The discovery of two Neolithic skulls in a cave in southern Spain has given archaeologists a rare glimpse into the funerary rites of ancient Iberians some 6,000 years ago. Dated to between 4800 and 4200 BCE, the two severed craniums – which belonged to a male and an older female – were buried alongside the remains of a young goat, numerous stone tools, pieces of pottery, and a single human thumb bone.
The age of the bones is particularly important, as it places the burial in the Middle Neolithic, a period for which archaeological evidence is extremely rare in the Iberian Peninsula. In contrast, a wealth of artifacts and burials from both the Early and Late Neolithic periods have been excavated throughout what is now Spain and Portugal.
Unearthed at the Cueva de la Dehesilla in Cádiz, this latest find provides some fascinating new insights into the ritualistic behavior of the region’s ancient inhabitants. According to the researchers, the cut marks in the occipital bone of one of the skulls suggest that the head was removed from the body almost immediately after death, leading to the possibility that the act may have occurred as part of a human sacrifice.
Suggestions of a ritualistic killing are reinforced by the discovery of a stone alter next to the burial site, which may well have provided a platform for ceremonial offerings. The presence of a young goat, meanwhile, indicates that the burial may have taken place in spring, leading the study authors to speculate that the entire affair could have been part of a seasonal ritual of some sort.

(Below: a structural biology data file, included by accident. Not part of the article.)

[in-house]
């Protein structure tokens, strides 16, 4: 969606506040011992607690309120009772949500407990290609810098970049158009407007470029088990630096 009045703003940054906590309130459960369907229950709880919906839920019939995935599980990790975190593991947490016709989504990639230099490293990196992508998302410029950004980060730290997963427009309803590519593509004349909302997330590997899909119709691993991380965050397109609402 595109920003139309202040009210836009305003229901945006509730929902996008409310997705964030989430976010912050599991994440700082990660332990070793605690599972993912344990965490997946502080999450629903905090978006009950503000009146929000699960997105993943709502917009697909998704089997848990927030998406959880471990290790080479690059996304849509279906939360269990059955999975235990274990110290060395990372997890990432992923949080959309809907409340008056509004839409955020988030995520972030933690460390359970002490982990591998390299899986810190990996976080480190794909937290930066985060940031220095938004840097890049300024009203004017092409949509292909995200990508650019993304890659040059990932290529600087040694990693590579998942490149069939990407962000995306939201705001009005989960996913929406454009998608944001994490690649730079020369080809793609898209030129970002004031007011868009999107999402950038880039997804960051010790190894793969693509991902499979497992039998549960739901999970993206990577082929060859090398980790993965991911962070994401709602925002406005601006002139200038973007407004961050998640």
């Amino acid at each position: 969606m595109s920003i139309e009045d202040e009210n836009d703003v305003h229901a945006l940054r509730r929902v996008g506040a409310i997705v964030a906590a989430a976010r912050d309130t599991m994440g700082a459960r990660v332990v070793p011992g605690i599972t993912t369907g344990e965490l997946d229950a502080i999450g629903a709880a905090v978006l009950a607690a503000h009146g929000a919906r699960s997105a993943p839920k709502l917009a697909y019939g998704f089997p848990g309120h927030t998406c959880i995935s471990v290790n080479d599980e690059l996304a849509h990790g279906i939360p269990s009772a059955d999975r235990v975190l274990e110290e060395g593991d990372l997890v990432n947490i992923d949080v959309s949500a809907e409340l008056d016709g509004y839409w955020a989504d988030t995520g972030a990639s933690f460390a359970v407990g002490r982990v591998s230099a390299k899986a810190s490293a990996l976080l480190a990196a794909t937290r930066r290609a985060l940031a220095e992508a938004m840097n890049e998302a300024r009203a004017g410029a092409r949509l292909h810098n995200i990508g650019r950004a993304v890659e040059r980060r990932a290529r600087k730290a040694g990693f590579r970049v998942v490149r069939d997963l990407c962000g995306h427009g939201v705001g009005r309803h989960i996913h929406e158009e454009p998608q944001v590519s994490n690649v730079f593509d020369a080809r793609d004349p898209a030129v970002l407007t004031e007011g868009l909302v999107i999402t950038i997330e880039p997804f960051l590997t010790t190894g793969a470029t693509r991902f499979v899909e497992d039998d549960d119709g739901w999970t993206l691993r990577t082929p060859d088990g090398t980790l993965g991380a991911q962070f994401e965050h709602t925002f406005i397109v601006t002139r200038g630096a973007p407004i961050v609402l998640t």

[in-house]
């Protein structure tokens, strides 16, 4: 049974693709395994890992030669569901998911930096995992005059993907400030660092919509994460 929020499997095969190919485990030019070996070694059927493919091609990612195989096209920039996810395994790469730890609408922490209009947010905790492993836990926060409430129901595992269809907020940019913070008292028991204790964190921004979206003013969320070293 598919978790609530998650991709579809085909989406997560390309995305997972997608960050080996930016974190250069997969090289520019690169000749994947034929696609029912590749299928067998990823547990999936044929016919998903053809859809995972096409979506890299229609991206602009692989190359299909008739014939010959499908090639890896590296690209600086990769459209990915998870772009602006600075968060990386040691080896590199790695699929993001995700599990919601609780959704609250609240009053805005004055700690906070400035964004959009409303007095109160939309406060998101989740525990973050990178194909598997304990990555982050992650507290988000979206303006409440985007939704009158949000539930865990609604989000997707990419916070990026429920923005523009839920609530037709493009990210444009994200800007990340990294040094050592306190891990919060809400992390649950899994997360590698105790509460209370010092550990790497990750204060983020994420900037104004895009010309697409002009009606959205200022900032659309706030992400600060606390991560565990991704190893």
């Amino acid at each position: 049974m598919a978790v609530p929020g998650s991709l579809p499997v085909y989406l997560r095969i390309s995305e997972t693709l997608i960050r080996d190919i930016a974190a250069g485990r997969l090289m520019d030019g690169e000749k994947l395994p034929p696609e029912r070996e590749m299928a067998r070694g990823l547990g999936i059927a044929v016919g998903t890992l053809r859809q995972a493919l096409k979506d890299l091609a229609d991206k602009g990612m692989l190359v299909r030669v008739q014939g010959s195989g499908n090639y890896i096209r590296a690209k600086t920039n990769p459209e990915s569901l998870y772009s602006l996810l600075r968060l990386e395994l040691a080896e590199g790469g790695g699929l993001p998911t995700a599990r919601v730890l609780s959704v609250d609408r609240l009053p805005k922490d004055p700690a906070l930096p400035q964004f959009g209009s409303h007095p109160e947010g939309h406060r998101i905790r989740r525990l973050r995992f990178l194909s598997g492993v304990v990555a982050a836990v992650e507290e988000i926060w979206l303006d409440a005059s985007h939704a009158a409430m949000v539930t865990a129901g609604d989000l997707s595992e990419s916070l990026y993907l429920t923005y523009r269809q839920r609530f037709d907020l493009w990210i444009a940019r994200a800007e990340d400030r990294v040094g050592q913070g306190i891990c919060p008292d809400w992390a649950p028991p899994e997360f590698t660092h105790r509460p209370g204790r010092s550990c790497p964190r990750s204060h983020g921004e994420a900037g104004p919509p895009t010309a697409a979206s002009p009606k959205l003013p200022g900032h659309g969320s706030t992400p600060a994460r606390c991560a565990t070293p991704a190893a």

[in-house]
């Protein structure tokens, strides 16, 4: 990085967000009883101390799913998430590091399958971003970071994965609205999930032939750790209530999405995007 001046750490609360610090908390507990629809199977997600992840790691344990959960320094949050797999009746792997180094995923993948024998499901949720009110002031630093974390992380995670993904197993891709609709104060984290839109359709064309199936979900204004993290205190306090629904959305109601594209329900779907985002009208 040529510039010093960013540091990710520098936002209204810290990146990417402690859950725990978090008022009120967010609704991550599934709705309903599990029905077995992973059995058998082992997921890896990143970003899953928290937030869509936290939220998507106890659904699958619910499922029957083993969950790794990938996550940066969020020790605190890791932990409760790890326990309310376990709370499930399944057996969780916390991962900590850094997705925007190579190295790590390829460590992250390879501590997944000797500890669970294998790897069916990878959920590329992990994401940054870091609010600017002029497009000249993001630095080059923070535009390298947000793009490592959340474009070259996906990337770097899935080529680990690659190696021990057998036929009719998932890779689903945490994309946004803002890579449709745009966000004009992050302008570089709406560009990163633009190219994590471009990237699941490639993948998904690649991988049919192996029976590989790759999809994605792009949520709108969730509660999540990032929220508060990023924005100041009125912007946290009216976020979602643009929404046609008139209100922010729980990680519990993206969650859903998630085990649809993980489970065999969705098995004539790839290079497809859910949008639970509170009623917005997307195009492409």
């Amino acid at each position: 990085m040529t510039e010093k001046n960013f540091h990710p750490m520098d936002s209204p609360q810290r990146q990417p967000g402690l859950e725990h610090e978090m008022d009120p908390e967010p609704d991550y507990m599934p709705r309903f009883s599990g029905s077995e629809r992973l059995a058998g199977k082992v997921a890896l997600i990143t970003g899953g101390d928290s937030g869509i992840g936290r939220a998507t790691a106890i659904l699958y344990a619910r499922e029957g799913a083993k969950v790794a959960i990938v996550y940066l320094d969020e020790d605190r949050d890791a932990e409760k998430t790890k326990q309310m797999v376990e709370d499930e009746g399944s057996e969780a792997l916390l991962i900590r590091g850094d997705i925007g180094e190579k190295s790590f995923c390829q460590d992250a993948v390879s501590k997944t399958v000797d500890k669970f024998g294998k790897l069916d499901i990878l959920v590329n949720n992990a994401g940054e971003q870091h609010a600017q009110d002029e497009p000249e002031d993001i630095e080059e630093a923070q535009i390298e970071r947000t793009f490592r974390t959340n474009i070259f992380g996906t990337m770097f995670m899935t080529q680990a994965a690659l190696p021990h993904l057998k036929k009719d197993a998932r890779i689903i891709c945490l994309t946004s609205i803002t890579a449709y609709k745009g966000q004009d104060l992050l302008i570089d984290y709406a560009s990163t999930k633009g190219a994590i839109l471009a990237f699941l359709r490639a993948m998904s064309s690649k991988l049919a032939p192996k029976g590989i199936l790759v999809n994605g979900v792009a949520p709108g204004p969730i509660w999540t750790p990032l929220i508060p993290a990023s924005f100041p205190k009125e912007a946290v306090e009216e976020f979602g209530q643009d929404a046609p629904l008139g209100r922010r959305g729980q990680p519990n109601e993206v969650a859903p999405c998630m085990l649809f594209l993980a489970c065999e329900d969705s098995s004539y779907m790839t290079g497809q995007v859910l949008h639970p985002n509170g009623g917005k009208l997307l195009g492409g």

Burnt cereal crops were also found within the grave, indicating that the skulls belonged to members of a sedentary community of agriculturalists – all of which could be seen to reinforce the notion of a seasonal offering.
"This finding opens new lines of research and anthropological scenarios, where human and animal sacrifice may have been related to ancestral cults, propitiatory rituals, and divine prayers in commemorative festivities," explained study author Daniel García Rivero in a statement.
Describing their discovery in the journal PLOS ONE, the researchers expand on this point by stating that "the deposit may indicate some type of honorary recognition, related to social leaders, perhaps great figures or religious guides."
As if all that weren’t fascinating enough, the female skull also appears to have undergone trepanation, which involves the opening of a small hole in the cranium. The fact that the bone had partially healed suggests that the woman in question was trepanned at some point while she was still alive, which may bear some relevance to her social or religious standing.
Clearly, much of the evidence recovered from the Cueva de la Dehesilla is open to interpretation, and the researchers can’t say with any certainty what this strange burial really says about Middle Neolithic Iberian life. Given the scarcity of archaeological finds from this period, though, this amazing discovery does at least provide an intriguing starting point from which to begin piecing together the funerary rites of this ancient population.